“He can fucking well see them through walls, that is mighty goddamned useful if you ask me.”

Draper held up one large ebony hand in a placating manner, “Simmer down mama bear, that is a useful ability, I did not say he was useless. Look at it like this, I would love to have him, and you, covering my back in any fight with the infected. As a small unit asset, you are both worth having around. But we are going to try and pick a single entity out of an entire city. One guy out of a huge city and your Max can only see about a mile away and can't tell us whether any of them are real threats. Do you know how many square miles Chicago is?”

“I get that, yes, but I thought you people had intelligence that indicated their leader was there?”

“No. From what I know, which might not be everything, we just believe in what your friend says, taking it on faith. We do know that two huge groups and several smaller ones are taking up position around the state. We know that some groups have arrived on the edge of the line and are just sitting there. That means someone or something is coordinating them. I think they are waiting for the rest of their friends to close in, specifically those to the west.”

“So why did the military send you to do this?”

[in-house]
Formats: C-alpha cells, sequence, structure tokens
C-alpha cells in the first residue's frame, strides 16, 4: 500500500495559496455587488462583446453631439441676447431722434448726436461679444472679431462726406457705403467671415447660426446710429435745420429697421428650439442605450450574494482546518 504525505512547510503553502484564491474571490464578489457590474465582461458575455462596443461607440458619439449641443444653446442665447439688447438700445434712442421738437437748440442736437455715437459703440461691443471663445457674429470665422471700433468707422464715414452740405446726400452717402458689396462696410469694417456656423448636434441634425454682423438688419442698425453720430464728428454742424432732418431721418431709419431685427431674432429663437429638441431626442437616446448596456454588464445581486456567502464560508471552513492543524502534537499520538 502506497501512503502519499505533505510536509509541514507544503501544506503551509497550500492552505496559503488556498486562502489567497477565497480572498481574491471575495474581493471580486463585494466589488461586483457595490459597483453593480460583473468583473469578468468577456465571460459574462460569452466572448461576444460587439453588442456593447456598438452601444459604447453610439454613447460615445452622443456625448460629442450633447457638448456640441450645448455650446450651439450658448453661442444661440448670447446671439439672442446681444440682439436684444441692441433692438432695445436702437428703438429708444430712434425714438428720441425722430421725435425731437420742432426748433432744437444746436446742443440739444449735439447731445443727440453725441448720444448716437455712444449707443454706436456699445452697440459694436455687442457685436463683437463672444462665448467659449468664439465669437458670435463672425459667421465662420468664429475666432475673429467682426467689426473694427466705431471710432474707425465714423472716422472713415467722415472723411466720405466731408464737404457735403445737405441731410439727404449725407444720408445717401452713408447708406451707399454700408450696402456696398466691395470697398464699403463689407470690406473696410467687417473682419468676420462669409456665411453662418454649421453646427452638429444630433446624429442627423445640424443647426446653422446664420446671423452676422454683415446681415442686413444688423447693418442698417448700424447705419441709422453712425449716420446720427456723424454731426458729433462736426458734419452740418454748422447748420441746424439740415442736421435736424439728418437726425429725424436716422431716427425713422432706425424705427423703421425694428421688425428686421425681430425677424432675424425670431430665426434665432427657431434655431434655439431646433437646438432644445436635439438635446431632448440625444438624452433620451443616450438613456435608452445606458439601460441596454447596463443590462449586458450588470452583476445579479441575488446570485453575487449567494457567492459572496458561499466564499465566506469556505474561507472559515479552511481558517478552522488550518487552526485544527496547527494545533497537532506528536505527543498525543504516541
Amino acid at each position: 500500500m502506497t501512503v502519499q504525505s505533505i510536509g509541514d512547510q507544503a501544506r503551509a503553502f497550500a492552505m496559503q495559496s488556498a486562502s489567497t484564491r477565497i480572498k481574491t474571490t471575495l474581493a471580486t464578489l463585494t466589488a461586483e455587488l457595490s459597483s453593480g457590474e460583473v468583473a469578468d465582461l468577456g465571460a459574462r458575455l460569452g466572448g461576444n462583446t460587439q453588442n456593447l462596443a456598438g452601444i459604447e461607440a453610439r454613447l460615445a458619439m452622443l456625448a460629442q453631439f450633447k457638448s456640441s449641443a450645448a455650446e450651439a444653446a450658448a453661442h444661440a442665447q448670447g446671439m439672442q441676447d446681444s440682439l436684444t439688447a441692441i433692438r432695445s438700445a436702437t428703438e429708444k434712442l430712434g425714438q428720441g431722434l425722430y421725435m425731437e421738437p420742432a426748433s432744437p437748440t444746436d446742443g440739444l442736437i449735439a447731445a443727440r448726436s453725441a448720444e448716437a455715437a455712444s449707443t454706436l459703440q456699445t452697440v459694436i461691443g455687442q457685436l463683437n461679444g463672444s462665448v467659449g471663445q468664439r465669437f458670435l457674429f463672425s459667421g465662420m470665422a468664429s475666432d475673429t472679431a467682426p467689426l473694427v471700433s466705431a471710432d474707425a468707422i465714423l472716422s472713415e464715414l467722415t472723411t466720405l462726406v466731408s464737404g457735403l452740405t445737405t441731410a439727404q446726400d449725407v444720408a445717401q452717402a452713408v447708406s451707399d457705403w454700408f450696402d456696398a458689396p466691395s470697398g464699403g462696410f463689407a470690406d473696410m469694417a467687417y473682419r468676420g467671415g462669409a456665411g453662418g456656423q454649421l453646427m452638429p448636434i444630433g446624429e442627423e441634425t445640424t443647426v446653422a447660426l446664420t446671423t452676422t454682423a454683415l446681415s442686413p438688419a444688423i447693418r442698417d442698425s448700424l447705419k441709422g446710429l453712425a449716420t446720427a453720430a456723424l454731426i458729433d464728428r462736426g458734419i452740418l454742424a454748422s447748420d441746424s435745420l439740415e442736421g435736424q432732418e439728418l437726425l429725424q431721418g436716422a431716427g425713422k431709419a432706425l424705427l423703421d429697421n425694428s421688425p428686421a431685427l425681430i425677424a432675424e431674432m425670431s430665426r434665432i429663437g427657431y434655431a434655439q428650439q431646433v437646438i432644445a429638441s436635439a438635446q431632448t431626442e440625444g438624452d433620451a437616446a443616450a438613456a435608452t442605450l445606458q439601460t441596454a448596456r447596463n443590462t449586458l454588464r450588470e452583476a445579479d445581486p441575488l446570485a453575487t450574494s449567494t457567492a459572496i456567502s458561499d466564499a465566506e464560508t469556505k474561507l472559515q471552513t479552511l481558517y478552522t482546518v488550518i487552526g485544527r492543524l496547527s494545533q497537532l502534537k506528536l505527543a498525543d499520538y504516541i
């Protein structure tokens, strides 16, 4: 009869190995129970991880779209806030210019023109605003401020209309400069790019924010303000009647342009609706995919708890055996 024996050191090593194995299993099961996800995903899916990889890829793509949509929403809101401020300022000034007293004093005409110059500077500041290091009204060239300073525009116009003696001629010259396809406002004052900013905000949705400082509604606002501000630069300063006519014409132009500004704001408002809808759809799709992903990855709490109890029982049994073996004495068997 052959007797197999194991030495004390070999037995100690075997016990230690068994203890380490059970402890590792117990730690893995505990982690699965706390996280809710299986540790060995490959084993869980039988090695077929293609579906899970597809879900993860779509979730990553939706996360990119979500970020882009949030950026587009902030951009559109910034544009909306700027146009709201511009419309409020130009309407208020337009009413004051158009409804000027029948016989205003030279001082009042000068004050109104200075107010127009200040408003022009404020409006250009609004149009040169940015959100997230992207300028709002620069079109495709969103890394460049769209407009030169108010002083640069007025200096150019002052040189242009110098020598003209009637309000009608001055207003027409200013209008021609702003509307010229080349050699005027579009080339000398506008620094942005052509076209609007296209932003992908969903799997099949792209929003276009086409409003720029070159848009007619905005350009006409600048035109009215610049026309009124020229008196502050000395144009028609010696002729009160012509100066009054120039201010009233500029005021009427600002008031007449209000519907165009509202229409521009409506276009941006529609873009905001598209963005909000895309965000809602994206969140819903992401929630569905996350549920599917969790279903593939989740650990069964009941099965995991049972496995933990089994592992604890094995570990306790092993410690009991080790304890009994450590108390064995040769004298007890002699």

“There are too many of them and if they all attack at the same time, we won't survive, even if my single platoon of men were there to help. This is a small risk for possibly a big gain.”

“You know, I have another question.”

“Shoot,” prompted Draper.

“Why don't you just nuke the place? You nuked Denver, why not Chicago?”

Draper looked out the window for a long time, then back to Stewart, “Those assets are no longer available.”

“Really? The zombies got to our entire nuclear supply that quickly?” Stewart's voice carried a bit of mocking sarcasm with it.

“Why do you think they would tell me?”

“I think you know something.”

He looked at her and nodded his head slightly, “Only rumor.”

“You know Draper, Leroy if I may, I have been out in this for a few days now. I have an idea of what we are going into, I've spent the better part of the last two weeks getting out of it. You and me are realists, even Max is, if push came to shove. We three, of everyone here, probably know this is a one way mission. So is it really going to kill you to give me the reason why we are going instead of dropping bombs on Chicago until it glows?”